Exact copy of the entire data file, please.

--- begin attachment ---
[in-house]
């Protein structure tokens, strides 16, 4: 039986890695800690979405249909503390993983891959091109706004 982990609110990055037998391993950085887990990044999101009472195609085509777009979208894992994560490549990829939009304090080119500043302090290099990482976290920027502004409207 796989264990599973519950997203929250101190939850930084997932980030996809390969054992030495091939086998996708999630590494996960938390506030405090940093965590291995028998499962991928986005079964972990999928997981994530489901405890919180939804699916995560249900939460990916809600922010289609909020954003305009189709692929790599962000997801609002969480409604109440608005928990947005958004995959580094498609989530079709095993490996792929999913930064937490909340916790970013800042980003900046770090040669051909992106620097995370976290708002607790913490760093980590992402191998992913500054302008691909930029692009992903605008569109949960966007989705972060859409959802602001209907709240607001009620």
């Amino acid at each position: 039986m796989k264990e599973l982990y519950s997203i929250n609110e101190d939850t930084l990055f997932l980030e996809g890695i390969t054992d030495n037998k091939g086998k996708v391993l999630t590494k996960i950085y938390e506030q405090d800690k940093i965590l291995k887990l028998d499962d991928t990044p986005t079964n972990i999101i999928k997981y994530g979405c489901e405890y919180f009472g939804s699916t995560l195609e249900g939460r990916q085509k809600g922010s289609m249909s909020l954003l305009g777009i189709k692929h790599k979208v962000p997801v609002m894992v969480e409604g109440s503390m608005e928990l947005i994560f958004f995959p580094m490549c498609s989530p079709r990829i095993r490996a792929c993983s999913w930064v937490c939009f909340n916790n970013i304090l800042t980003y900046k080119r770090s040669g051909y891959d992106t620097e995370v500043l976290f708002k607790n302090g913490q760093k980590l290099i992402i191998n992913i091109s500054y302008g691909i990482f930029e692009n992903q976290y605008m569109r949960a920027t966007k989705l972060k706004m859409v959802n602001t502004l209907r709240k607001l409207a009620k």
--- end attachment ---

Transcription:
[in-house]
């Protein structure tokens, strides 16, 4: 039986890695800690979405249909503390993983891959091109706004 982990609110990055037998391993950085887990990044999101009472195609085509777009979208894992994560490549990829939009304090080119500043302090290099990482976290920027502004409207 796989264990599973519950997203929250101190939850930084997932980030996809390969054992030495091939086998996708999630590494996960938390506030405090940093965590291995028998499962991928986005079964972990999928997981994530489901405890919180939804699916995560249900939460990916809600922010289609909020954003305009189709692929790599962000997801609002969480409604109440608005928990947005958004995959580094498609989530079709095993490996792929999913930064937490909340916790970013800042980003900046770090040669051909992106620097995370976290708002607790913490760093980590992402191998992913500054302008691909930029692009992903605008569109949960966007989705972060859409959802602001209907709240607001009620």
């Amino acid at each position: 039986m796989k264990e599973l982990y519950s997203i929250n609110e101190d939850t930084l990055f997932l980030e996809g890695i390969t054992d030495n037998k091939g086998k996708v391993l999630t590494k996960i950085y938390e506030q405090d800690k940093i965590l291995k887990l028998d499962d991928t990044p986005t079964n972990i999101i999928k997981y994530g979405c489901e405890y919180f009472g939804s699916t995560l195609e249900g939460r990916q085509k809600g922010s289609m249909s909020l954003l305009g777009i189709k692929h790599k979208v962000p997801v609002m894992v969480e409604g109440s503390m608005e928990l947005i994560f958004f995959p580094m490549c498609s989530p079709r990829i095993r490996a792929c993983s999913w930064v937490c939009f909340n916790n970013i304090l800042t980003y900046k080119r770090s040669g051909y891959d992106t620097e995370v500043l976290f708002k607790n302090g913490q760093k980590l290099i992402i191998n992913i091109s500054y302008g691909i990482f930029e692009n992903q976290y605008m569109r949960a920027t966007k989705l972060k706004m859409v959802n602001t502004l209907r709240k607001l409207a009620k």